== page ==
The posts take a singular moment in my family’s history and attempts to find the significant corners that may have a broader appeal. Please inform me of any errors that come to your notice.  I’m a graduate student studying literature in Illinois.

Thank you,

James O’Donoghue


5 thoughts on “About

  1. Thank you very much for your research paper (it’s far beyond a “post”) on the Battle of Bunker Hill, especially as concerns Capt. Abel Wilder of Ephraim Doolittle’s Regiment (my 6th great-grandfather). His letters to his wife describing the battle and those thereafter are cherished reading in my family. The one written on June Ye 18th I’ve posted on Abel’s Find-A-Grave entry. I’ve searched for years on and off for the original letters quoted in the history of Winchendon book by Abijah Perkins Marvin but have had no success (there are supposedly many more which went unpublished). Any ideas as to where they might reside? The story of Abel’s death (1792) is as interesting as his life: he died of self-inoculated smallpox in the Jaffrey, New Hampshire pest-house and was buried in a farmers field with five others who suffered the same fate. Thanks again for this wonderfully written paper.

    • Thank you very much for your comment. Abel’s death is, as you say, fascinating. He led quite the remarkable life. There is a well-written history about the influence of the small pox during this time called Pox Americana.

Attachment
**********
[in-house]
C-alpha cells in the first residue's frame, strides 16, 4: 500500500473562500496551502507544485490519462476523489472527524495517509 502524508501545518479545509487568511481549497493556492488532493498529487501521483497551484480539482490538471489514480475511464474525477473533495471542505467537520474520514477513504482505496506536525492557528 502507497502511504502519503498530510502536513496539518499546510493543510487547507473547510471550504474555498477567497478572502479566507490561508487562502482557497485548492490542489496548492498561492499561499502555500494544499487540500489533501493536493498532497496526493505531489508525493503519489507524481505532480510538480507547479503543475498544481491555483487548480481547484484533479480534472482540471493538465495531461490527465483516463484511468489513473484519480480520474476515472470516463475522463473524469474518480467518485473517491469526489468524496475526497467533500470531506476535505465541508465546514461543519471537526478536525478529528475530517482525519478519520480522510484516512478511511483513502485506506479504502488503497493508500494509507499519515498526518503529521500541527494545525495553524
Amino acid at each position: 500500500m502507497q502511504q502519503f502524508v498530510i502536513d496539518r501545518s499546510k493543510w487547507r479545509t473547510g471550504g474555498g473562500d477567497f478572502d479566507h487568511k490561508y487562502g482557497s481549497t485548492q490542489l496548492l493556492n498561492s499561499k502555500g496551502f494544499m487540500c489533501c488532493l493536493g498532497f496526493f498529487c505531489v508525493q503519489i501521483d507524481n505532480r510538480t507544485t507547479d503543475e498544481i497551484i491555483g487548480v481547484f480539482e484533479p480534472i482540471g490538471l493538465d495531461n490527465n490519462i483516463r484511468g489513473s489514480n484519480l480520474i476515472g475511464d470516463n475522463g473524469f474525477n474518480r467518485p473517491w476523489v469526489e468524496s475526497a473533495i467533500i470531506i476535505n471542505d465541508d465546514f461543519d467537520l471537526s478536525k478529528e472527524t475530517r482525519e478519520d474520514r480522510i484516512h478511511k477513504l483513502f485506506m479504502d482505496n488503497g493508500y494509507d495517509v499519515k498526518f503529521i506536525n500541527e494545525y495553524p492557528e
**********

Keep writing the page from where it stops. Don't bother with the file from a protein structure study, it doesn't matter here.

No ideas as to where to look for his letters. I see in your FindAGrave entry that the letters were privately held by a relative at the time of Marvin’s writing. Letters of that age would seem to need special care (I’m not an expert in this) so if they are still around they would be in a special collections of an archive, library, or university. Thanks again. I wish you the best in your search and will let you know if I come across anything.

  2. Your post on “The Slaves of My Lady’s Manor: Their Families and Masters” is quite interesting. I have quite a bit of overlapping research on the Sparks family and their enslaved workers. Could you email me?

  3. I stumbled upon your post “The Slaves of My Lady’s Manor”. I was wondering if you would be able to give me some information about tenant families (or where I could find that information) who lived on and worked the land of The Manor around 1830 to 1870. I am researching a family legend that involves a woman my aunt refers to as “The Lady of the Manor”, who may have been merely a runaway daughter or slave of one of the tenant farmers.

    • Thanks for contacting me. It sounds like a fascinating story. Ben Fischler is researching the Freed community of Troyer Road, near the Sparks farm. He suggested to me the following historian’s work:
      Louis S. Diggs (2005) North County: The History of African American Settlements in Northern Baltimore County’s Scenic Horse Country.

      Mr. Diggs has a website and you can contact him from that. He’s researched extensively in Upper Baltimore, and may be able to help you with more information. I’d love to hear what you find out. If it is an African-American tenant family than maybe the Freedmen Bureau’s documents.
      All the Best

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